The hearing officer, however, denied compensation because he found that the only function played by the industrial episode was to focus attention on the petitioner's physical condition. The hearing officer therefore found that the compensable effects of the industrial accident were limited to the minor finger and head injuries.
If the industrial episode, however minor, is in any meaningful way a contributing cause of the petitioner's mental condition, then treatment for this mental condition should be covered under workmen's compensation. It is well established in the law that the industrial accident does not have to be the sole cause of an injurious result, it is sufficient if it can be shown to be "a producing cause". Nelson v. Industrial Commission, 24 Ariz. App. 94, at 96, 536 P.2d 215 at 217 (1975). Petitioner's predisposition toward his mental condition also would not defeat his claim; the employer "takes his employees as he finds them", Tatman v. Provincial Homes, 94 Ariz. 165, 382 P.2d 573 (1963), in mental as well as physical condition. Arizona has allowed recovery for mental disability if it is caused, precipitated, or aggravated by an industrial incident. Tatman v. Provincial Homes, supra, (fall from 15 foot scaffold, precipitating preexisting mental instability); Murray v. Industrial Commission, 87 Ariz. 190, 349 P.2d 627 (1960) (hysteria following back injury); Brock v. Industrial Commission, 15 Ariz. App. 95, 486 P.2d 207 (1971), (preexisting depressive anxiety and manic-depression aggravated by incident in which truck driver caused death of pedestrian). However, the industrial incident must in some way "produce" the injurious result. As stated in Murray, supra:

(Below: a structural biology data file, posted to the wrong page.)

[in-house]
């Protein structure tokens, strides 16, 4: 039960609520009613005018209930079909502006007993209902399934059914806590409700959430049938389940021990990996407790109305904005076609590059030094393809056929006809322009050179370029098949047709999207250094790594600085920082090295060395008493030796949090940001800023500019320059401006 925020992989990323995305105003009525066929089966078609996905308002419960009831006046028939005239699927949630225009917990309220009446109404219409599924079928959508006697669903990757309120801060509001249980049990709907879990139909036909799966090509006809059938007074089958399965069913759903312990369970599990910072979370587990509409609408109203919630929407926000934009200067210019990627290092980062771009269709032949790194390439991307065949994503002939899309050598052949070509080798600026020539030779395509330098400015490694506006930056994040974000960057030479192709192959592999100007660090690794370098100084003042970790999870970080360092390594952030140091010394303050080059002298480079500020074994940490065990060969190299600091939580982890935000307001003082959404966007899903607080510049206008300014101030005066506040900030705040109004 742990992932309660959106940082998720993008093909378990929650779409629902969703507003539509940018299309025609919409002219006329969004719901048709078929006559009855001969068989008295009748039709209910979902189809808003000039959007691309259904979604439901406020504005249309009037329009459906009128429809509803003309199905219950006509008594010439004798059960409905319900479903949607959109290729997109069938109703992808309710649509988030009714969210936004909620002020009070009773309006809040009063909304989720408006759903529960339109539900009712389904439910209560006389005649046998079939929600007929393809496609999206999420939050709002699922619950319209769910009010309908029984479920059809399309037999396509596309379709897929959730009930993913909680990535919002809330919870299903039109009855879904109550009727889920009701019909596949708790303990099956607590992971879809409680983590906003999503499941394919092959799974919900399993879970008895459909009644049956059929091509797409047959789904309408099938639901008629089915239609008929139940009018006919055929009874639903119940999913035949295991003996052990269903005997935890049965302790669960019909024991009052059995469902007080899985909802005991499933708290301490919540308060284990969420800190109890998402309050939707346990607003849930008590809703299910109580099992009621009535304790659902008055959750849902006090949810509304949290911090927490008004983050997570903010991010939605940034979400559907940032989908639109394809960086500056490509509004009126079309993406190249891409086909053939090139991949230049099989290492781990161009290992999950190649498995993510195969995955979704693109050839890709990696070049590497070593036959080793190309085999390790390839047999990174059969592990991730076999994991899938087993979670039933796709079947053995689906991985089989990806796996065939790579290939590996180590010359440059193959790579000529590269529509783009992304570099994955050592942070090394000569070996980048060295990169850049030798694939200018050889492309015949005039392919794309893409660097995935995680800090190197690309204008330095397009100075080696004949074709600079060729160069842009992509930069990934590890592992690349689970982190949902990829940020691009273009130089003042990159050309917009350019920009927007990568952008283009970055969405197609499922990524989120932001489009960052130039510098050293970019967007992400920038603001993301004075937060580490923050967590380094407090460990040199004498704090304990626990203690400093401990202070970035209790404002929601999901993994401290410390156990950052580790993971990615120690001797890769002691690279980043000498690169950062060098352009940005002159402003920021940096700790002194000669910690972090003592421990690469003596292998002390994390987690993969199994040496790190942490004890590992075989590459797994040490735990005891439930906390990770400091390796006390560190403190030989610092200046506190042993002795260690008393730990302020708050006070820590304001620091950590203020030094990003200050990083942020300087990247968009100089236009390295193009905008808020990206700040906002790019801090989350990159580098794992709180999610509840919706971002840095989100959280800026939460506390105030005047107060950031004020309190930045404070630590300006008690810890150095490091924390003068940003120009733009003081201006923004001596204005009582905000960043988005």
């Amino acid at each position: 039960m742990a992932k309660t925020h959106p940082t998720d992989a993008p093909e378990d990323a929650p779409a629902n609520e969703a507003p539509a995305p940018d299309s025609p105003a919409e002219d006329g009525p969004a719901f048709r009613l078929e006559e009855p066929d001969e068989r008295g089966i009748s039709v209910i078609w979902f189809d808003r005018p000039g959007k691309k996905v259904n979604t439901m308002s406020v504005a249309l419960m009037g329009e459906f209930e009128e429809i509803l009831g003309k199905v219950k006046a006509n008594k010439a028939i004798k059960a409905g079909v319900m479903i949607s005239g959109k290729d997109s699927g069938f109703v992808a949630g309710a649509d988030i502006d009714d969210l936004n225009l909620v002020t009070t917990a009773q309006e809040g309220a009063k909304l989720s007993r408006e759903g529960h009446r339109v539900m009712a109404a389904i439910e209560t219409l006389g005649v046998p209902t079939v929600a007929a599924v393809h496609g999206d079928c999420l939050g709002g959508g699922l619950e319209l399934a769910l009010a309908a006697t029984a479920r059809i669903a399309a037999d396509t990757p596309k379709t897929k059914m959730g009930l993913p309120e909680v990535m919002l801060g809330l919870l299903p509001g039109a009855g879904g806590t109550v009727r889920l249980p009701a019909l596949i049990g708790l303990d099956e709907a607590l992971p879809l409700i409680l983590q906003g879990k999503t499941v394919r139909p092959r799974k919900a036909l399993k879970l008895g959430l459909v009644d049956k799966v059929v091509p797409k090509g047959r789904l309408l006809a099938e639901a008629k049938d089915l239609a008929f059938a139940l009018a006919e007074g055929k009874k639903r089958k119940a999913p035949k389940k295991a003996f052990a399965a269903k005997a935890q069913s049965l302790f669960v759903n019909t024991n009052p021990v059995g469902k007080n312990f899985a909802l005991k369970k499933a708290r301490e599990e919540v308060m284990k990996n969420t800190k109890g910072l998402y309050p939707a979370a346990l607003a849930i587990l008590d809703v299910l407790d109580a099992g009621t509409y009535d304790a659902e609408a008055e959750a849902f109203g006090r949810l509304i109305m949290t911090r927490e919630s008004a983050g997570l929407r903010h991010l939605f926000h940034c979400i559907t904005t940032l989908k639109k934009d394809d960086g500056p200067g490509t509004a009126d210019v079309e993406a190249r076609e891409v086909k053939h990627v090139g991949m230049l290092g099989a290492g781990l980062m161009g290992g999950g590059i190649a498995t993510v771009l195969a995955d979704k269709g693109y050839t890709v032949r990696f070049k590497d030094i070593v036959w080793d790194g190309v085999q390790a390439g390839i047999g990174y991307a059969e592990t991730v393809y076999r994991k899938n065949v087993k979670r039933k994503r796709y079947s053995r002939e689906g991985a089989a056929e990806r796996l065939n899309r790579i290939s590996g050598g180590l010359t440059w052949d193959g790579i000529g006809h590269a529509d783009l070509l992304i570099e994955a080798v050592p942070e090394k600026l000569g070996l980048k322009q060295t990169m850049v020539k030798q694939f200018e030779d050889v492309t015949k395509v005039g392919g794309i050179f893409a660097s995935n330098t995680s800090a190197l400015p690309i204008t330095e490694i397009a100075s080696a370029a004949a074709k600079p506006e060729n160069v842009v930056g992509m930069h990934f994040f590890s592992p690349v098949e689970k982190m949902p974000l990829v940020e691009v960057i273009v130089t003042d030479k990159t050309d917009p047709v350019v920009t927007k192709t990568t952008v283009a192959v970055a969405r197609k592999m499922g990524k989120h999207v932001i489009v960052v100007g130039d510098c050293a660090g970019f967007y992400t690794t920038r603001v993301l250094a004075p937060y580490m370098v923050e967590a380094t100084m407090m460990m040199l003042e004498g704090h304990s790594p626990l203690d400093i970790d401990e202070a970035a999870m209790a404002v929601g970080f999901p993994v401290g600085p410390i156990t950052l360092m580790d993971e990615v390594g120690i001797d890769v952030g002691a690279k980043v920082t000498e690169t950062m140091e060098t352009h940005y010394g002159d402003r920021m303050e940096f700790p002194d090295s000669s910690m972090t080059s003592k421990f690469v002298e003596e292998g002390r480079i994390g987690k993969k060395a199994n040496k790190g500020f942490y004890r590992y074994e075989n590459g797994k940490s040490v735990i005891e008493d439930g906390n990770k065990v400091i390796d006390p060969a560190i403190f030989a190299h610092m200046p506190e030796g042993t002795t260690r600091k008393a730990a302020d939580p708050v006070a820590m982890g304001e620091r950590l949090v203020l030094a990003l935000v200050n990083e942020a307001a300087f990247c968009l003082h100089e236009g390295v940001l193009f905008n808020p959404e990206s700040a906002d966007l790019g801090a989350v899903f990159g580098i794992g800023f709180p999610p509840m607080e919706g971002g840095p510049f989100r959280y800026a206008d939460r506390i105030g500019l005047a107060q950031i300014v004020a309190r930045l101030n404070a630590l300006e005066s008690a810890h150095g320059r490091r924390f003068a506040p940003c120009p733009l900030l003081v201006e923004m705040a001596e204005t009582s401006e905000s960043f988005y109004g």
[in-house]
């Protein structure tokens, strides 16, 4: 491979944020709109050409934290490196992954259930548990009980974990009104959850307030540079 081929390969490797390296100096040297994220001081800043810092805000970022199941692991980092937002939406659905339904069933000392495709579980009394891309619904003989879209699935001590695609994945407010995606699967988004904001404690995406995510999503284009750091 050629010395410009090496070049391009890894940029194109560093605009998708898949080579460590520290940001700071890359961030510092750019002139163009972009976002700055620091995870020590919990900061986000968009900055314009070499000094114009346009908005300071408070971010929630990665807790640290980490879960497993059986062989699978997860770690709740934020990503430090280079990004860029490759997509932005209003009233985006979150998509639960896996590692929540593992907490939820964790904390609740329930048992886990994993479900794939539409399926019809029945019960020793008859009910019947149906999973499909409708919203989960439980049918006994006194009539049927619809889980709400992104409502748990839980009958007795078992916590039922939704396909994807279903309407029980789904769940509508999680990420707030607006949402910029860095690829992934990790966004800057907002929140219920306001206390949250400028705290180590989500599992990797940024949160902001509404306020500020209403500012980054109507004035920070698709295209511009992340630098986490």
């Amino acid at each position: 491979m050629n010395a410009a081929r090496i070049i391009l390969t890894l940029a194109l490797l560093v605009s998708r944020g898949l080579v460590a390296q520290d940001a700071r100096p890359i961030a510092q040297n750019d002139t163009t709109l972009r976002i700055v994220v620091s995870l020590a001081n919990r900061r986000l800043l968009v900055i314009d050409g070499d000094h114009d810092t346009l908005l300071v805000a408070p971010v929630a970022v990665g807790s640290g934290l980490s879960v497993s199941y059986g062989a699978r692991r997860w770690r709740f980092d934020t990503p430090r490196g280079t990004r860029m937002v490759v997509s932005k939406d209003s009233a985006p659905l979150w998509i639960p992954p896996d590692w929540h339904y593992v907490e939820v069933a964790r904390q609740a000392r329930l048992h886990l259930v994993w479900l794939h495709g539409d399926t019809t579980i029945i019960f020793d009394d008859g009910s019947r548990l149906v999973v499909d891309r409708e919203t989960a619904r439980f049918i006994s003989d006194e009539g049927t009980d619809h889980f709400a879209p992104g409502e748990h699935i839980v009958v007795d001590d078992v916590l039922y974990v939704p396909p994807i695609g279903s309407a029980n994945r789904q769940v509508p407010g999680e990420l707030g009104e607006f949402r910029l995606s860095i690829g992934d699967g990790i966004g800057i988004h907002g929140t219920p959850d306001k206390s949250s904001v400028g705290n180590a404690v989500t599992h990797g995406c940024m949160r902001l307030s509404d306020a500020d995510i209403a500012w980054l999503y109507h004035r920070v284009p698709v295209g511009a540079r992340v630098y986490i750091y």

"The injury need not be the sole cause of disability, if it is a producing cause." (Emphasis added). 87 Ariz. at 199, 349 P.2d at 633
* * * * * *
"In legal contemplation, if an injury, operating on an existing bodily condition or pre-disposition, produces a further injurious result, that result is caused by the injury." (Emphasis added). 87 Ariz. at 199, 349 P.2d at 633
There is no contention in this case that petitioner's industrial accident had any aggravating effect on his underlying vasovagal bradycardia, nor that the accident itself caused his unemployment. The only role played by the accident was to focus attention — to initiate the investigation which eventually diagnosed the problem.
There was undisputed testimony that, while the precise stimuli, physical or mental, which will start a vasovagal bradycardia attack are unknown, petitioner had suffered similar attacks before the industrial episode and continued to experience similar fainting problems "every week" after the episode. The stimulating events seem to be so minor that it is not probable that petitioner's condition would have remained forever undiscovered absent this particular industrial accident. But, even if this accident were only "the straw that broke the camel's back", see Tatman, supra, 94 Ariz. at 169, 382 P.2d at 576, and the break otherwise probably inevitable, petitioner should recover if it could be shown that his mental condition were in any way a result or product of the accident. When the medical testimony is closely examined, however, this is not the effect or meaning of all that was said. On close analysis of all of the psychiatrist's testimony, it is apparent that Dr. Schorsch stated, not that petitioner's reaction to the injury was troubling him, but rather that he was troubled by what this reaction revealed about his body.
"Q. [By Mr. Tretschok] Doctor, based on the history that you took, your examination of Mr. Ramonett, your subsequent follow-up, and using your medical expertise, can you tell me whether or not Mr. Ramonett's diagnosis of acute situational reaction manifested by anxiety was precipitated or caused to any degree by his industrial episode of September 19, 1974?
"A. Yes, I can answer that question.